Obituary: Kara Wojcik Parsons

Successful e-commerce executive, enthusiastic volunteer, loving mother and wife

Former Claremont resident Kara Wojcik Parsons, 54, of San Francisco, died peacefully at home on May 8, 2019, her 26th wedding anniversary.

Born in Bitburg, Germany on October 7, 1964 to Joe and Suzanne Wojcik, Kara was the middle child of three. In 1969, the family (including older brother Joe Jr.) moved to Edison, New Jersey with her sister Alison born soon thereafter.

Growing up, Kara was a swimmer, gymnast, cheerleader, student body president, loyal friend and excellent student. She graduated from J.P. Stevens High School in 1982, and in her graduation speech, she first uttered the question that would echo through the Parsons house for decades: “Do you have a plan? Because without a plan, you lack substance and direction.” Kara did indeed have a plan.

Ms. Parsons spent her freshman year at Franklin and Marshall in Lancaster, Pennsylvania followed by a year at the Sorbonne in Paris, where she honed her French skills.

She then followed her parents to Claremont to finish college at California Polytechnic University, Pomona. She always had a job while attending college, including a stint at Walter’s Restaurant in the Village, where she was beloved by staff and customers alike, and as a lifeguard and swim teacher at The Claremont Club.

She graduated from Cal Poly Pomona with a bachelor’s in operations management and a minor in statistics. Her first move after college was not to enrich herself financially, but to enrich others. Ms. Parsons volunteered in the Peace Corps with training in Zaire and a later post in Rwanda. In typical Kara fashion, she was soon running the local hospital.

After arriving back home to Claremont, she decompressed briefly before finding a job in the Bay Area. Relocating to San Francisco, Ms. Parsons began a successful career in retail, marketing and e-commerce, which she sustained until her death.

An initial job managing a Gatorade production line in Oakland segued to a position with Macy’s, where she worked her way quickly up the management ladder. After seven years at Macy’s, the internet company Travelsmith lured her to manage its marketing, which included Ms. Parson’s appearance on television programs like Good Morning America.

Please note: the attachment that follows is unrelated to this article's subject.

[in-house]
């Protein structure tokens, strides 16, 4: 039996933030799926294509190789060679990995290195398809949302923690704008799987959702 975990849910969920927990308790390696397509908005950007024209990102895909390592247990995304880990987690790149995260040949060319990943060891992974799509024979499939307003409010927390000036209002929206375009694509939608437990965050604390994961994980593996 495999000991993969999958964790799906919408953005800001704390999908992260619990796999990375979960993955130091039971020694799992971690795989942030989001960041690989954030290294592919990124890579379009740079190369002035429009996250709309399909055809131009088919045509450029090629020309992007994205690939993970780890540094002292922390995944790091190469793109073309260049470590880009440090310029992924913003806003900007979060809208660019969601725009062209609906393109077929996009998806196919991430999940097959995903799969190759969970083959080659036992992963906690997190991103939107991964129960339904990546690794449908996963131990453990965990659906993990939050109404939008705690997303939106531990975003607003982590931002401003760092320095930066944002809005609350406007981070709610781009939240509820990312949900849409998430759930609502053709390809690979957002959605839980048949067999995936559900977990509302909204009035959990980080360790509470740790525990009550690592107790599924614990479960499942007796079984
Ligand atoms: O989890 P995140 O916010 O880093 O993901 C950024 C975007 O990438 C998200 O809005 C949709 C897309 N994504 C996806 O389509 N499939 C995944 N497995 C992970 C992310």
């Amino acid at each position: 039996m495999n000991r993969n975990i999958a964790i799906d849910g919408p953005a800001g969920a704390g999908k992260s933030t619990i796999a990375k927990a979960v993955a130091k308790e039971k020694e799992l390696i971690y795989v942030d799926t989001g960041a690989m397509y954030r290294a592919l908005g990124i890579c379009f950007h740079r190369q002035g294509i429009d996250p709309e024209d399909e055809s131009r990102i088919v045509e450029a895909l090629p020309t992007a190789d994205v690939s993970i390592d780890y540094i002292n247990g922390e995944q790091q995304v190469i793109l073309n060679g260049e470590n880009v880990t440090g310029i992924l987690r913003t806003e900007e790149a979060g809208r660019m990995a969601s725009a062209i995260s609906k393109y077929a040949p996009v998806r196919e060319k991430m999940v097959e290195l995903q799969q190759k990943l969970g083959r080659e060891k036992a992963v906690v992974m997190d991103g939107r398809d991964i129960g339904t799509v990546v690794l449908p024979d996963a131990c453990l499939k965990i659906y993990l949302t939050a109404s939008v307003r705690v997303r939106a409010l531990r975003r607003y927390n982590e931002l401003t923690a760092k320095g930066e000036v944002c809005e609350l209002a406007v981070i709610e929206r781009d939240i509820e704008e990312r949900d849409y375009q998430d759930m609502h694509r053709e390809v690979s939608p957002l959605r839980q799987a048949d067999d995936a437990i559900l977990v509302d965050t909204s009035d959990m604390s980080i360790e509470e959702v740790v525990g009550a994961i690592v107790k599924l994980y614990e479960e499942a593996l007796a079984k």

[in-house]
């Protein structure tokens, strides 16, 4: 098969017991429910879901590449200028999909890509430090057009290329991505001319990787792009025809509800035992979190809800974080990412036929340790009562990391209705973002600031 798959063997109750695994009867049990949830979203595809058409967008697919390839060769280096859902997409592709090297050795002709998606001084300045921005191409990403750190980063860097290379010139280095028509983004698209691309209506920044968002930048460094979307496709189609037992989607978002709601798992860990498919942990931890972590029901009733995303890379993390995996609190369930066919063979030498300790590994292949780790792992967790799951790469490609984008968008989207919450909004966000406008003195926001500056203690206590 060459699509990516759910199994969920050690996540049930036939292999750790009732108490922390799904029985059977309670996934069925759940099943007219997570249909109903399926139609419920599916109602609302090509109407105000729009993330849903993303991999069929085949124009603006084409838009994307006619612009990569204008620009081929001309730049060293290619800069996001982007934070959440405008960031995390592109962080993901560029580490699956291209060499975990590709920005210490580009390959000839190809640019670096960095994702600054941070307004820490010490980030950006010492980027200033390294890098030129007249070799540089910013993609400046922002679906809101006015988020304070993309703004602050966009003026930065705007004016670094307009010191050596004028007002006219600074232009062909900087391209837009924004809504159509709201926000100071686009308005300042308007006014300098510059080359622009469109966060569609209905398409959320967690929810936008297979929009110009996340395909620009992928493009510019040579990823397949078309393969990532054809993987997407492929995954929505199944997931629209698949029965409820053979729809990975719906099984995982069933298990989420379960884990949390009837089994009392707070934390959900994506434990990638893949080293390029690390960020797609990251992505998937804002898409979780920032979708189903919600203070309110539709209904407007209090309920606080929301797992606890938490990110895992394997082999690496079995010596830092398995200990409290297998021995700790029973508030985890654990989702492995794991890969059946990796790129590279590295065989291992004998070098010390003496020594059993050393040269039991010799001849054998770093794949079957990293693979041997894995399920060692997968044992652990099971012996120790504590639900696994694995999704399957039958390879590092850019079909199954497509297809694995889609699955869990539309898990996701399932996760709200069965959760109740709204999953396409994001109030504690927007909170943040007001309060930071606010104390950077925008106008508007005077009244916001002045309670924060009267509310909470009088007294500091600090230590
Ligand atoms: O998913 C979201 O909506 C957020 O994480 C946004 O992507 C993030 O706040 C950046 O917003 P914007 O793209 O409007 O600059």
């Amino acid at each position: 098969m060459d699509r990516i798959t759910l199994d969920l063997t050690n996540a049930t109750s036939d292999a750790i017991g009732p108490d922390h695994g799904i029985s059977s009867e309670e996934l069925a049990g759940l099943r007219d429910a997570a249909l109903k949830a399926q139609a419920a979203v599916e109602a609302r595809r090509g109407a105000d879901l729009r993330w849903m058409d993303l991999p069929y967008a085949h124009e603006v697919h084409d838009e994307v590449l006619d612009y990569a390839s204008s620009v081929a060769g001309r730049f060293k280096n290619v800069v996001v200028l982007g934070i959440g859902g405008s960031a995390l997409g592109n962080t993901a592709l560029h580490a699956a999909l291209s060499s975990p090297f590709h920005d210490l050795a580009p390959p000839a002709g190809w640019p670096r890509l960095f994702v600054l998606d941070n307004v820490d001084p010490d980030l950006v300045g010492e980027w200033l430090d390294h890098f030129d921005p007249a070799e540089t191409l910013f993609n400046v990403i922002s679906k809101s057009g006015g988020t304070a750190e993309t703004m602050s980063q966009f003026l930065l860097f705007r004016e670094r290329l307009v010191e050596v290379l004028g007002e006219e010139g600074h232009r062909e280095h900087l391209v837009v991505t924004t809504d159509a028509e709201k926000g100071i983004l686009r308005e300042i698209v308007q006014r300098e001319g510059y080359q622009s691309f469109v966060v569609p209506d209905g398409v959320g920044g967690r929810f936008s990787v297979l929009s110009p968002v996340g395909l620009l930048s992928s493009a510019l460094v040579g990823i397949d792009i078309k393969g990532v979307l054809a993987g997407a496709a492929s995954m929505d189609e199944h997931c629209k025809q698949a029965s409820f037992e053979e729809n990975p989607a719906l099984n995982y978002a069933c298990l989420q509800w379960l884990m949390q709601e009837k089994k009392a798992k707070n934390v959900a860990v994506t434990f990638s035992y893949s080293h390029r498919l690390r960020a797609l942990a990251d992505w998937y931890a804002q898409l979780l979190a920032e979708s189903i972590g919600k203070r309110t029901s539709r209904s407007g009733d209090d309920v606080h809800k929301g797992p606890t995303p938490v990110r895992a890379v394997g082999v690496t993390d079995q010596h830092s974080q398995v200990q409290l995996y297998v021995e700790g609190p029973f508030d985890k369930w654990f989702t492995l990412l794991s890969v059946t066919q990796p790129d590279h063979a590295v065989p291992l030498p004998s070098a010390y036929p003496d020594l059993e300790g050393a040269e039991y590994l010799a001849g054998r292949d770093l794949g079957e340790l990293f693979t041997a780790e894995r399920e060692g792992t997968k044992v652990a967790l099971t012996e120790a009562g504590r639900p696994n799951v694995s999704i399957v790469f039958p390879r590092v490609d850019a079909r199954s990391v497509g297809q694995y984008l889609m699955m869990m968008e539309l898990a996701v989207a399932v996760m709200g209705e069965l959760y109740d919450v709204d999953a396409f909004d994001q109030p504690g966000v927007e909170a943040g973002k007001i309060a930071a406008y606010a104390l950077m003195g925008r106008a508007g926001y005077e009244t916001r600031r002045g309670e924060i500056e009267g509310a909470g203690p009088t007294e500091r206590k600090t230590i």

When Macy’s launched its online store in 1999, Ms. Parsons was enticed to return to the company as the Vice President of Marketing and Site Merchandising. Over the next eight years, she helped drive revenues to over $750 million annually, with innovative online strategies and her ability to manage and inspire teams.

After leaving Macy’s, Ms. Parsons had senior management roles at several startups and eventually became VP/Managing Director at Café Press. Her retail experience combined with the company’s print-on-demand business model gave her a business idea: print-on-demand home decor.

As founder and CEO of her own e-commerce startup, Uneekee, Ms. Parsons created a category that larger retailers are still struggling to figure out. She continued as a consultant to other companies, including Morgan Stanley’s retail investment arm.

Kara met her husband John Parsons in 1989 while sharing $1.50 pitchers of beer at the Front Room, a small pizza place on California Street in Nob Hill. Their first date was set for October 17, but the Loma Prieta earthquake postponed the introduction until the following week. They were together from that moment forward and married in 1993.

In the olden days of Mr. Rogers Neighborhood, viewers were told that every one of us is special, which is true. But some people are just more special than the rest. To family friends like Janell Lewis and Victoria Greening, Ms. Parsons was “an especially special person.”